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Oxygen–hemoglobin Dissociation Curve | How CO Affects Oxy-Hemoglobin Saturation

Each of hemoglobin’s four heme groups can also bind to carbon monoxide (CO). If this occurs, O2 cannot bind and carbon monoxide poisoning results.

As  image descriptionshown  in the animation, carbon monoxide association with hemoglobin is directly related to the plasma partial pressure of CO (= pCO).
In this simulation, pCO is allowed to increase to from 0.0 – 0.4 mmHg while the pCO2 is maintained at 40 mmHg, which is normal.
At pCO = 0.4 mmHg, the hemglobin is almost image descriptionfully saturated with CO. This pressure is approximately 250 X less than the pO2 needed to fully saturate hemoglobin with O2.

An animation demonstrating carbon monoxide association with hemoglobin is directly related to the plasma partial pressure of CO
An animation demonstrating carbon monoxide association with hemoglobin is directly related to the plasma partial pressure of CO
An animation demonstrating carbon monoxide association with hemoglobin is directly related to the plasma partial pressure of CO
An animation demonstrating carbon monoxide association with hemoglobin is directly related to the plasma partial pressure of CO
An animation demonstrating carbon monoxide association with hemoglobin is directly related to the plasma partial pressure of CO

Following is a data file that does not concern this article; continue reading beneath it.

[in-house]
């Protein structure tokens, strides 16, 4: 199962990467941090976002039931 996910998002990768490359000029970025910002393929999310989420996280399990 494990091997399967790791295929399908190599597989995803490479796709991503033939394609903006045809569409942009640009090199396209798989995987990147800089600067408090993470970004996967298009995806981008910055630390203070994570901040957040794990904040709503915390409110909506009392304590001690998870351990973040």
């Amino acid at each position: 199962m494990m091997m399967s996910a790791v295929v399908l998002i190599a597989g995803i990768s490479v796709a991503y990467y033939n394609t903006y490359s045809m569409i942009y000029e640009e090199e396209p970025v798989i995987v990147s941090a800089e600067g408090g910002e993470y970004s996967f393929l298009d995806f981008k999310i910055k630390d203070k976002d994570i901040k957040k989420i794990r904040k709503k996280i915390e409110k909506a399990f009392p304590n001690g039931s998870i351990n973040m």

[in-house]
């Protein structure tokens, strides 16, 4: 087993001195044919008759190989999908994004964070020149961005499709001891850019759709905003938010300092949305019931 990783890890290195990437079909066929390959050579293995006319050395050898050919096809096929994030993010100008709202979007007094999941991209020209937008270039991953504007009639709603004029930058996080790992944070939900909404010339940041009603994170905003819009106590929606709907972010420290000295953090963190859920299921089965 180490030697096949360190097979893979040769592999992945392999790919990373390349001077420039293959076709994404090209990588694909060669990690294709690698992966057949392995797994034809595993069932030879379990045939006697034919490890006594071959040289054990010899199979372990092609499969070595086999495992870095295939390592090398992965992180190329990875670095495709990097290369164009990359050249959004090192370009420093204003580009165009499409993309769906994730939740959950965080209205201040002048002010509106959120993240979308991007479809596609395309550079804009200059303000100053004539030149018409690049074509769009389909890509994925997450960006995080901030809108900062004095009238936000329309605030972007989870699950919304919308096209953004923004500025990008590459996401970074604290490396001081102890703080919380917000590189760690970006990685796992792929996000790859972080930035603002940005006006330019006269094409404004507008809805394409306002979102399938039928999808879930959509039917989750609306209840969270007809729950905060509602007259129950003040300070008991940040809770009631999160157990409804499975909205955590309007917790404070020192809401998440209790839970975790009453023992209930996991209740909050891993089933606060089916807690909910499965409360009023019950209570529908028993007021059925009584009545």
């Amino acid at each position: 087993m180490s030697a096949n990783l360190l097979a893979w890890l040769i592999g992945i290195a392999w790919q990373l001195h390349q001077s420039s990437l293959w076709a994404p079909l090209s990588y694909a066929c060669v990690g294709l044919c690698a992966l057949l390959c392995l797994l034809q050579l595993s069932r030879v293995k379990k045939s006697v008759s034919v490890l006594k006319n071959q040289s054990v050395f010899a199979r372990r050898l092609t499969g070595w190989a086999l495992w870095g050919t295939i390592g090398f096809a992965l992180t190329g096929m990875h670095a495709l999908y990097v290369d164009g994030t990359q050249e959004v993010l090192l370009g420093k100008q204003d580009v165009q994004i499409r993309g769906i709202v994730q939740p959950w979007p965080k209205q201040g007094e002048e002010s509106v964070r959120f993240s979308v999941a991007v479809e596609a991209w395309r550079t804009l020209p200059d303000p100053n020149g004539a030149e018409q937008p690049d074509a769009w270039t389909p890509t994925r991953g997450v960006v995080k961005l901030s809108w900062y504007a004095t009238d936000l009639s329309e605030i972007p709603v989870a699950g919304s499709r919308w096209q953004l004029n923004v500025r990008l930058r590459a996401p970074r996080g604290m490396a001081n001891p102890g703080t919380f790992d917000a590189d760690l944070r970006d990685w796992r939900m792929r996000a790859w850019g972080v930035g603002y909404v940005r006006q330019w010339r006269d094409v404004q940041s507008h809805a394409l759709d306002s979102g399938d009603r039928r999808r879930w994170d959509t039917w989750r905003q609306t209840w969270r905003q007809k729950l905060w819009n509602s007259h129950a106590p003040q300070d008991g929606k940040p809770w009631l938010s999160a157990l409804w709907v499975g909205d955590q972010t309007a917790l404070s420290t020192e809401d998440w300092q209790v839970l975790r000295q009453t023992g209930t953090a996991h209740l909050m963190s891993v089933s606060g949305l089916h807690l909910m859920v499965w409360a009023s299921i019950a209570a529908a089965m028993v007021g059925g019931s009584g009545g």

An animation demonstrating carbon monoxide association with hemoglobin is directly related to the plasma partial pressure of CO
An animation demonstrating carbon monoxide association with hemoglobin is directly related to the plasma partial pressure of CO
An animation demonstrating carbon monoxide association with hemoglobin is directly related to the plasma partial pressure of CO
An animation demonstrating carbon monoxide association with hemoglobin is directly related to the plasma partial pressure of CO
Carbon monoxide association with hemoglobin is directly related to the plasma partial pressure of CO (= pCO).

These data indicate that heme has a much greater affinity for CO than for O2. Therefore, if an individual breathes in a relatively small amount of CO, it will saturate the hemoglobin and prevent O2 from binding. As a result, O2 cannot be distributed as needed to the body’s tissues.

Fully saturated hemoglobin